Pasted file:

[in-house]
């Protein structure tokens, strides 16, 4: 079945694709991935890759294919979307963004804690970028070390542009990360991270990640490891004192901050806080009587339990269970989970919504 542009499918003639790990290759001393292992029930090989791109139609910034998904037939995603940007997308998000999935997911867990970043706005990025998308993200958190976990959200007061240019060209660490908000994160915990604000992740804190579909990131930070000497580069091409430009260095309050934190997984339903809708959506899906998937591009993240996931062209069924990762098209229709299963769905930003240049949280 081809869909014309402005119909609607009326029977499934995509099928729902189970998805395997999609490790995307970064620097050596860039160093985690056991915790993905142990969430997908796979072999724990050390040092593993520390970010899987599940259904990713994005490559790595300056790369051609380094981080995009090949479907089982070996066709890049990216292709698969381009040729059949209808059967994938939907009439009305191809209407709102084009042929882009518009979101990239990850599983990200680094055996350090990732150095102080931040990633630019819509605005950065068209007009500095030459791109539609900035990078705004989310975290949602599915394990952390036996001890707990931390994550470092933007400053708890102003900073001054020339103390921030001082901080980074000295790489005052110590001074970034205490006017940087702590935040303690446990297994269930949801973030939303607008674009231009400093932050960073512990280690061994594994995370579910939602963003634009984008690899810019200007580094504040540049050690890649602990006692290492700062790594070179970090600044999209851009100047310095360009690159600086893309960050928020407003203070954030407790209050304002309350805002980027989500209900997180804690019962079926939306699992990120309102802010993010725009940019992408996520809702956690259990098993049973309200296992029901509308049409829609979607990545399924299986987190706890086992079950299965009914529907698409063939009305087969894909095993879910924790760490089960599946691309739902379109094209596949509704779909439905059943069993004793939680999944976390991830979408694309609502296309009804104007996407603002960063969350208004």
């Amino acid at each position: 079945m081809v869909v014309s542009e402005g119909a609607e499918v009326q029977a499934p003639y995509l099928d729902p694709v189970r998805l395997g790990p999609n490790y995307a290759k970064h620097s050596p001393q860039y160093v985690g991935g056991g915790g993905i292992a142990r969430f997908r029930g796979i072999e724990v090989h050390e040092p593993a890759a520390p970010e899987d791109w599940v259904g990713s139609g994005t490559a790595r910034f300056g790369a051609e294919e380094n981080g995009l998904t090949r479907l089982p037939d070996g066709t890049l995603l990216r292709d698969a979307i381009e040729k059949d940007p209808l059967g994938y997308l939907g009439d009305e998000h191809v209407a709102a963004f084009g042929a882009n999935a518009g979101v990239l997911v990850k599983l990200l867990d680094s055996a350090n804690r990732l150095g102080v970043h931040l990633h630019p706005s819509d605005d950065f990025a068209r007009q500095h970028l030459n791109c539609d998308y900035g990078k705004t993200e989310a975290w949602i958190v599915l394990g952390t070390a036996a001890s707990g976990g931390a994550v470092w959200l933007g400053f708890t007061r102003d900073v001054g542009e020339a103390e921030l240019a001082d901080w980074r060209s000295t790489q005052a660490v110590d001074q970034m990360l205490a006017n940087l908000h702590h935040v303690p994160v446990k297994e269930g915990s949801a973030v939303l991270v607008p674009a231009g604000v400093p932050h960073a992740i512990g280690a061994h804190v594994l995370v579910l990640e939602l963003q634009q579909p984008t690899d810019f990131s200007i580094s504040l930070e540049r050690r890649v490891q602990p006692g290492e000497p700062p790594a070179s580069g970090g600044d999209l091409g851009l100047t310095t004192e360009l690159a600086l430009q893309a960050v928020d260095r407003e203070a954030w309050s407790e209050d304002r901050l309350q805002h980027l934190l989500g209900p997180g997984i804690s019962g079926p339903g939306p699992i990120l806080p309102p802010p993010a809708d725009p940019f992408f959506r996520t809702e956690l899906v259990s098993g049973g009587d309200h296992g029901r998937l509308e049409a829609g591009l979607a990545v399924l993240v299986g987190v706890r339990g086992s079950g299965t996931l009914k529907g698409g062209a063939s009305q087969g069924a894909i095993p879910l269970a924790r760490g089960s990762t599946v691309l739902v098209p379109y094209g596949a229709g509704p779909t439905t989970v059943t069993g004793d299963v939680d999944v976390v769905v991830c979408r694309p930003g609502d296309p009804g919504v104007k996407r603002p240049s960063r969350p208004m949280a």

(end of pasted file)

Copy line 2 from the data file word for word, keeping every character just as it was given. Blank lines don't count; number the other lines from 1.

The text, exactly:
């Protein structure tokens, strides 16, 4: 079945694709991935890759294919979307963004804690970028070390542009990360991270990640490891004192901050806080009587339990269970989970919504 542009499918003639790990290759001393292992029930090989791109139609910034998904037939995603940007997308998000999935997911867990970043706005990025998308993200958190976990959200007061240019060209660490908000994160915990604000992740804190579909990131930070000497580069091409430009260095309050934190997984339903809708959506899906998937591009993240996931062209069924990762098209229709299963769905930003240049949280 081809869909014309402005119909609607009326029977499934995509099928729902189970998805395997999609490790995307970064620097050596860039160093985690056991915790993905142990969430997908796979072999724990050390040092593993520390970010899987599940259904990713994005490559790595300056790369051609380094981080995009090949479907089982070996066709890049990216292709698969381009040729059949209808059967994938939907009439009305191809209407709102084009042929882009518009979101990239990850599983990200680094055996350090990732150095102080931040990633630019819509605005950065068209007009500095030459791109539609900035990078705004989310975290949602599915394990952390036996001890707990931390994550470092933007400053708890102003900073001054020339103390921030001082901080980074000295790489005052110590001074970034205490006017940087702590935040303690446990297994269930949801973030939303607008674009231009400093932050960073512990280690061994594994995370579910939602963003634009984008690899810019200007580094504040540049050690890649602990006692290492700062790594070179970090600044999209851009100047310095360009690159600086893309960050928020407003203070954030407790209050304002309350805002980027989500209900997180804690019962079926939306699992990120309102802010993010725009940019992408996520809702956690259990098993049973309200296992029901509308049409829609979607990545399924299986987190706890086992079950299965009914529907698409063939009305087969894909095993879910924790760490089960599946691309739902379109094209596949509704779909439905059943069993004793939680999944976390991830979408694309609502296309009804104007996407603002960063969350208004």